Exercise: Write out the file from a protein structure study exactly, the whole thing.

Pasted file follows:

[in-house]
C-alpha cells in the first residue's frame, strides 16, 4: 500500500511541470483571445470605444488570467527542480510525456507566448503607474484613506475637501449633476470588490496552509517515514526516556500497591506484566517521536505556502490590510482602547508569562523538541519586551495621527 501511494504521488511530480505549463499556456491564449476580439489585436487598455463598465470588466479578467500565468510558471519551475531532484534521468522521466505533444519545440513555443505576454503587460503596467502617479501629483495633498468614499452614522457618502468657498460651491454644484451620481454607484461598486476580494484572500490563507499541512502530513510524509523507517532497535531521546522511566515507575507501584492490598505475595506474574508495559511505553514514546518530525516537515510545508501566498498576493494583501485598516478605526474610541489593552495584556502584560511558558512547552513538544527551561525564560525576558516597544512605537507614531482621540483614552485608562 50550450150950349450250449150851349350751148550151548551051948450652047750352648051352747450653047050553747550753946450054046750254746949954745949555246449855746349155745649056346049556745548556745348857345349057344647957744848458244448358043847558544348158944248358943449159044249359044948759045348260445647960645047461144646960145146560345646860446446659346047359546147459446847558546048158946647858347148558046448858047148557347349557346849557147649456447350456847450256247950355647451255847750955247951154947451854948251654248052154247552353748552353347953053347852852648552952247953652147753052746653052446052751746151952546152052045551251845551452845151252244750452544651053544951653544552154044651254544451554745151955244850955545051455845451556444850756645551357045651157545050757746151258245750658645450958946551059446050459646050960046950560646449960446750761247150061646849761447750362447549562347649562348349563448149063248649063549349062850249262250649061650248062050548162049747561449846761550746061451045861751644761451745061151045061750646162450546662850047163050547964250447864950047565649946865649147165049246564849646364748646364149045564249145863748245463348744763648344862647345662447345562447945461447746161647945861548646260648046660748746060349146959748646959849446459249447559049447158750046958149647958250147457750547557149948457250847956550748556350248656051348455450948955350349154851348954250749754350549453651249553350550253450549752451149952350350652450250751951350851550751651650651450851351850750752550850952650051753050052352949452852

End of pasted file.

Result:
[in-house]
C-alpha cells in the first residue's frame, strides 16, 4: 500500500511541470483571445470605444488570467527542480510525456507566448503607474484613506475637501449633476470588490496552509517515514526516556500497591506484566517521536505556502490590510482602547508569562523538541519586551495621527 501511494504521488511530480505549463499556456491564449476580439489585436487598455463598465470588466479578467500565468510558471519551475531532484534521468522521466505533444519545440513555443505576454503587460503596467502617479501629483495633498468614499452614522457618502468657498460651491454644484451620481454607484461598486476580494484572500490563507499541512502530513510524509523507517532497535531521546522511566515507575507501584492490598505475595506474574508495559511505553514514546518530525516537515510545508501566498498576493494583501485598516478605526474610541489593552495584556502584560511558558512547552513538544527551561525564560525576558516597544512605537507614531482621540483614552485608562 50550450150950349450250449150851349350751148550151548551051948450652047750352648051352747450653047050553747550753946450054046750254746949954745949555246449855746349155745649056346049556745548556745348857345349057344647957744848458244448358043847558544348158944248358943449159044249359044948759045348260445647960645047461144646960145146560345646860446446659346047359546147459446847558546048158946647858347148558046448858047148557347349557346849557147649456447350456847450256247950355647451255847750955247951154947451854948251654248052154247552353748552353347953053347852852648552952247953652147753052746653052446052751746151952546152052045551251845551452845151252244750452544651053544951653544552154044651254544451554745151955244850955545051455845451556444850756645551357045651157545050757746151258245750658645450958946551059446050459646050960046950560646449960446750761247150061646849761447750362447549562347649562348349563448149063248649063549349062850249262250649061650248062050548162049747561449846761550746061451045861751644761451745061151045061750646162450546662850047163050547964250447864950047565649946865649147165049246564849646364748646364149045564249145863748245463348744763648344862647345662447345562447945461447746161647945861548646260648046660748746060349146959748646959849446459249447559049447158750046958149647958250147457750547557149948457250847956550748556350248656051348455450948955350349154851348954250749754350549453651249553350550253450549752451149952350350652450250751951350851550751651650651450851351850750752550850952650051753050052352949452852